Home/Rod Dreher/Paper Damaged Carson King — And Its Brand

Paper Damaged Carson King — And Its Brand

Charity bike ride longer affiliated with the Des Moines Register (Via IowasRide.com)

You might remember the controversy when the Des Moines Register surfaced a couple of obnoxious racist tweets that 24-year-old Carson King had sent when he was 16. King had become a kind of goofy populist star after a sign he held up on ESPN asking for beer money landed him a contract to promote Busch Light, his favorite brand. He was using his fame to raise millions for an Iowa children’s hospital. The paper was doing a profile of him, and its reporter went digging into all his past tweets, finally finding some incriminating ones that were eight years old, and written when he was a high school kid, quoting a comedy TV show.

Carson apologized for them, and said he had changed. But it was too late: Anheuser-Busch cut him off, though it agreed to honor its pledge to the children’s hospital. King’s name was ruined — or so it seemed.

But Iowans responded quite differently. They believed — correctly! — that King had been treated badly by the Register, and they raised hell about it. The Iowa governor declared September 28 “Carson King Day” to show solidarity with the young man. As I wrote here, it turns out that the Javert-like SJW reporter who trashed King had himself tweeted vile things in his teenage years, and lost his job because of it. The people of Iowa remain angry at the paper.

Now comes this news:

A rift over the Des Moines Register’s handling of the Carson King story has led to the resignation of the entire staff of the Register’s Annual Great Bike Ride Across Iowa from the newspaper, effective immediately.

In a Tuesday post on RAGBRAI’s Facebook page, TJ Juskiewicz said the Register, “refused to offer me the opportunity to openly speak to the RAGBRAI Nation, and answer the hundreds of passionate questions asked about the future of RAGBRAI following the Des Moines Register’s handling of the Carson King story.”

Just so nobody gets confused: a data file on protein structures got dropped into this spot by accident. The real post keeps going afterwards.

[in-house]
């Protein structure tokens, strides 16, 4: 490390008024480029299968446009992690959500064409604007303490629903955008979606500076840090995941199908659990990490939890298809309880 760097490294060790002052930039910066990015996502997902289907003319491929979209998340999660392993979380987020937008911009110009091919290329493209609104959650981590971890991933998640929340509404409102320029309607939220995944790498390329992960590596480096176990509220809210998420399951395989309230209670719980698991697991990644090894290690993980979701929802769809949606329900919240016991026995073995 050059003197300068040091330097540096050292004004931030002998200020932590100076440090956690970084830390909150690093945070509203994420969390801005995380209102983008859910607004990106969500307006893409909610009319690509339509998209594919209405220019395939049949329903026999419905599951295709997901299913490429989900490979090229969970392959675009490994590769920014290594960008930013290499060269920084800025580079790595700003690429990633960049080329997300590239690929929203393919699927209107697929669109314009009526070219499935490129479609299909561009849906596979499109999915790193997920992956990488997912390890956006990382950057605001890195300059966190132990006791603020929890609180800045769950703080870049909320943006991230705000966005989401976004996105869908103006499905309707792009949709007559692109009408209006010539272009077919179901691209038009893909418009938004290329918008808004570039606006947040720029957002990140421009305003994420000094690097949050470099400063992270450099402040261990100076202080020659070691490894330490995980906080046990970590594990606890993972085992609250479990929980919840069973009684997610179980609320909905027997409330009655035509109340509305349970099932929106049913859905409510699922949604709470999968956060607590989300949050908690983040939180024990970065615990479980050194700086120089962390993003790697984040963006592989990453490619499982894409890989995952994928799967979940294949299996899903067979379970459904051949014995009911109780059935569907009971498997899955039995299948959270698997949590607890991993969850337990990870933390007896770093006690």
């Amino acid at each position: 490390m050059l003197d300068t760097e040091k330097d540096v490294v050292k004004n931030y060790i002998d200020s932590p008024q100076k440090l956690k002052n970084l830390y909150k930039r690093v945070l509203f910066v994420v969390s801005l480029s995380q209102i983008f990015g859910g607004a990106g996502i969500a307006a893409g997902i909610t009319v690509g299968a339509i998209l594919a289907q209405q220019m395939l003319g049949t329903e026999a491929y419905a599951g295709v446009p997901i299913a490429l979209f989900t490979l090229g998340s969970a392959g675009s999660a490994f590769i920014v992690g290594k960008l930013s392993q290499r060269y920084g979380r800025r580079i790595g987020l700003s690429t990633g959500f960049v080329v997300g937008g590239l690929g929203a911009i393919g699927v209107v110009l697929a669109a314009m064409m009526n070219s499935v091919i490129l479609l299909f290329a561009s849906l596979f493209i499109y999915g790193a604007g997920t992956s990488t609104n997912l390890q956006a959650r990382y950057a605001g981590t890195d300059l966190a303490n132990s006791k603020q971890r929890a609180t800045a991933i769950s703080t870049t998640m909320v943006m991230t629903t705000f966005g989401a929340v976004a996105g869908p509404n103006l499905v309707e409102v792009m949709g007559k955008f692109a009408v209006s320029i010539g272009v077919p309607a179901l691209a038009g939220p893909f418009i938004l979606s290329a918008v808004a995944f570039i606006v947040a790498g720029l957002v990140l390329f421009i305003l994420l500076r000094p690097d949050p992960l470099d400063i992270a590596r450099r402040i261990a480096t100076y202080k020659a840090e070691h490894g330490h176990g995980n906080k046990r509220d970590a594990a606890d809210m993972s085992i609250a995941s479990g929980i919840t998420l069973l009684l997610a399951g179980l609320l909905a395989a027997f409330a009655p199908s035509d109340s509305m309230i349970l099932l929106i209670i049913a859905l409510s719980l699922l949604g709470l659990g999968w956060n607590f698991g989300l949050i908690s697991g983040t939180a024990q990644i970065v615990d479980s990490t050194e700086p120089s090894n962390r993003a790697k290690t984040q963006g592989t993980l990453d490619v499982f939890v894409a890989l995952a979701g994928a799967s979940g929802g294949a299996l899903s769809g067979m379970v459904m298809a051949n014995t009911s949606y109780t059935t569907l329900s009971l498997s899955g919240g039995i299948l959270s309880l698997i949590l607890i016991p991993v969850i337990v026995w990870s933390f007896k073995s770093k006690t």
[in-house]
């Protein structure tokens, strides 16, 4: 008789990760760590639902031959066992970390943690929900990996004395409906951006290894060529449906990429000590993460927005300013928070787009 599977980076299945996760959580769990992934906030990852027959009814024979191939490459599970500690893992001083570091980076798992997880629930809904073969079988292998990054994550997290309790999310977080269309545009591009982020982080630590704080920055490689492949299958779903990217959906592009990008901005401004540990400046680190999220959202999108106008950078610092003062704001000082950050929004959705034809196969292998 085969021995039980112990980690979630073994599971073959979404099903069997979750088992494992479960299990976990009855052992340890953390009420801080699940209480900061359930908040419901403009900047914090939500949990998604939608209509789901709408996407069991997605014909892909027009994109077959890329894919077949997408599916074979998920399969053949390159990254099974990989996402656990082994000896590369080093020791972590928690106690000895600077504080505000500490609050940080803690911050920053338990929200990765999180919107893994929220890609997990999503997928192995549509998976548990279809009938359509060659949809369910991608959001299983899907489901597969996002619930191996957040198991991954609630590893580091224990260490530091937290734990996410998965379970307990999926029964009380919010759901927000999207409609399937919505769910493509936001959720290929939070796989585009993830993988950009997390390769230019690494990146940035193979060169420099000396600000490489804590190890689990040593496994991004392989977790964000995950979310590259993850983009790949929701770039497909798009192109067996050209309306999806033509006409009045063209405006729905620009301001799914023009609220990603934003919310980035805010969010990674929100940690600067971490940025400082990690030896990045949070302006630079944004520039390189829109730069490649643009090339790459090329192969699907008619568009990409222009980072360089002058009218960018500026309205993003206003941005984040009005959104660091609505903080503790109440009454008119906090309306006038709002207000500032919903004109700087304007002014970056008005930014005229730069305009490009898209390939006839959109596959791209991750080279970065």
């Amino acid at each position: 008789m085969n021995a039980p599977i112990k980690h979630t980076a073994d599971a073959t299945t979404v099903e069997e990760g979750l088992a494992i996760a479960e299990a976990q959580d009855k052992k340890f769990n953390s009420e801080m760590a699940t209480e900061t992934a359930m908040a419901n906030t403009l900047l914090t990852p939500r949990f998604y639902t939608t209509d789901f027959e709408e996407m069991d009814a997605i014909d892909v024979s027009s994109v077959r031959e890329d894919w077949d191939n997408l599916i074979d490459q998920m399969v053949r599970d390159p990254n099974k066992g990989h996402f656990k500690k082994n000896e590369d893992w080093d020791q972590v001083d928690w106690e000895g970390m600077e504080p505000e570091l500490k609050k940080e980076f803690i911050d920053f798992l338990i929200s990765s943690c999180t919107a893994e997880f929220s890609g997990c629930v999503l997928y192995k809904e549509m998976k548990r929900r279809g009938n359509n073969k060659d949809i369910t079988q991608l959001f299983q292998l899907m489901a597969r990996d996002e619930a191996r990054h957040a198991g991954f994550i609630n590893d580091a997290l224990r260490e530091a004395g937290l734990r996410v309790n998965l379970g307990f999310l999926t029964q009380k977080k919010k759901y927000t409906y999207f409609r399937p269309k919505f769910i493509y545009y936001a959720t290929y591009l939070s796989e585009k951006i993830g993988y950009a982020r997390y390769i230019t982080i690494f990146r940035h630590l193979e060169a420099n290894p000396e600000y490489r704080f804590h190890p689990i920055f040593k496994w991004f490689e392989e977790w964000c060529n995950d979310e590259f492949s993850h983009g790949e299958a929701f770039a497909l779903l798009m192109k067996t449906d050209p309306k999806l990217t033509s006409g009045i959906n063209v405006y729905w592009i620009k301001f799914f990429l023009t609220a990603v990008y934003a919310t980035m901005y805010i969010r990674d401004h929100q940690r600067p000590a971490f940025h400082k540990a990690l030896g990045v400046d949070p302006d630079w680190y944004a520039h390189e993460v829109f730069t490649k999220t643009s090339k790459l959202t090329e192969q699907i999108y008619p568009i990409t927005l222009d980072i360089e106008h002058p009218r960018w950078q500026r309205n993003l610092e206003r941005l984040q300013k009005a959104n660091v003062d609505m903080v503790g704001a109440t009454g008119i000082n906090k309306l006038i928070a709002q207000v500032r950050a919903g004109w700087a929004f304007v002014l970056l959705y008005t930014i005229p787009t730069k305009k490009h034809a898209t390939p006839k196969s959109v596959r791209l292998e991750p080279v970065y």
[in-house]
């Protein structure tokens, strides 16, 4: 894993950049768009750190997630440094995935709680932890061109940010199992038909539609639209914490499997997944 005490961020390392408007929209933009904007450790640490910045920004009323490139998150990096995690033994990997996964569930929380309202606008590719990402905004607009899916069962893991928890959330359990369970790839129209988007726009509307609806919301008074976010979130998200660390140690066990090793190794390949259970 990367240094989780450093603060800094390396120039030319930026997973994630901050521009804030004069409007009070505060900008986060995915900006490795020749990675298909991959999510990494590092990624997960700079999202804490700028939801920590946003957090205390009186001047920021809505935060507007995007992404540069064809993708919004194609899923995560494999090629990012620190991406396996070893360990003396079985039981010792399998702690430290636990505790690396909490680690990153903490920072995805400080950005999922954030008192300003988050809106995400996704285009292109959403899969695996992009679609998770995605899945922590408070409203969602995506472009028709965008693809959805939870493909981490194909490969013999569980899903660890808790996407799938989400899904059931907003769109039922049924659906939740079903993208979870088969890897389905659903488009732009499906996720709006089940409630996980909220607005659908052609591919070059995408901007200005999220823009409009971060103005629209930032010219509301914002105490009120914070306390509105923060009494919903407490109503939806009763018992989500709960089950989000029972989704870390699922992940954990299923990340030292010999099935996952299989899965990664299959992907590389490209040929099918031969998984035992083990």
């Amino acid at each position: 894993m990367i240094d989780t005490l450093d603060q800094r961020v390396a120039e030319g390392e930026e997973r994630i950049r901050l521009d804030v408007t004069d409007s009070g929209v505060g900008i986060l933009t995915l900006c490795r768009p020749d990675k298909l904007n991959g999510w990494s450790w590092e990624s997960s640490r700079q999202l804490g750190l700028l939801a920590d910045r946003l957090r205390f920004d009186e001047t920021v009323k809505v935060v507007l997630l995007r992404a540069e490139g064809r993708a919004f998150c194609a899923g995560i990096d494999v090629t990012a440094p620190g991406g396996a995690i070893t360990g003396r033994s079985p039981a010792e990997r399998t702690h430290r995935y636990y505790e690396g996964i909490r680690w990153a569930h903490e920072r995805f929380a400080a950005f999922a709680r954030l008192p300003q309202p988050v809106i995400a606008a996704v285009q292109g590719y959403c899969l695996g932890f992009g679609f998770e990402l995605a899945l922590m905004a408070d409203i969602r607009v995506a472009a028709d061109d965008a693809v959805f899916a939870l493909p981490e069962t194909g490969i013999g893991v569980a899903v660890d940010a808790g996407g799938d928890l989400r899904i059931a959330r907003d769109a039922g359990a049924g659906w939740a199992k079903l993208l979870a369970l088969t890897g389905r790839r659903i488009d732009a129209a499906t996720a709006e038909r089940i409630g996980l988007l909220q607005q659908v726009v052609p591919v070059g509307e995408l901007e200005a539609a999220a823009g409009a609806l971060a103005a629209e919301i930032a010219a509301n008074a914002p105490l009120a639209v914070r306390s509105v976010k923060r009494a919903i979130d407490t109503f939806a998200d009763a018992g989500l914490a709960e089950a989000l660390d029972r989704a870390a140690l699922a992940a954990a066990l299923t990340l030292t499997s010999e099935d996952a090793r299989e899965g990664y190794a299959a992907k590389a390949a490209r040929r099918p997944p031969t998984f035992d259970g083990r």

Juskiewicz said his efforts to communicate with riders were blocked because “it did not mesh with the company’s PR narrative to spin the Carson King embarrassment.”

Juskiewicz says he was told the Register’s leadership, and public relations professionals “don’t want to issue any more public statements on this matter”.

But, Juskiewicz said the Register offered him “talking points for interviews regarding RAGBRAI if the Carson King situation comes up.”

So, 16-years after taking the job as RAGBRAI’s executive director, Juskiewicz, and his staff resigned.

“I can no longer be an effective leader when my principles are compromised by the leadership of Gannett/Des Moines Register,” said Juskiewicz

RAGBRAI was founded in 1973 by John Karras and Donald Kaul.

The seven-day, cross-state bicycle ride across Iowa is the oldest, largest and longest bicycle touring event in the world.

But get this — they re-formed to sponsor the same week-long charity bike ride, without any connection to the newspaper. It’s now called “Iowa’s Ride”.

What a spectacular self-destruction of one’s own brand the Des Moines Register has pulled off. I’m so encouraged to see the people of Iowa responding like this, giving the media comeuppance.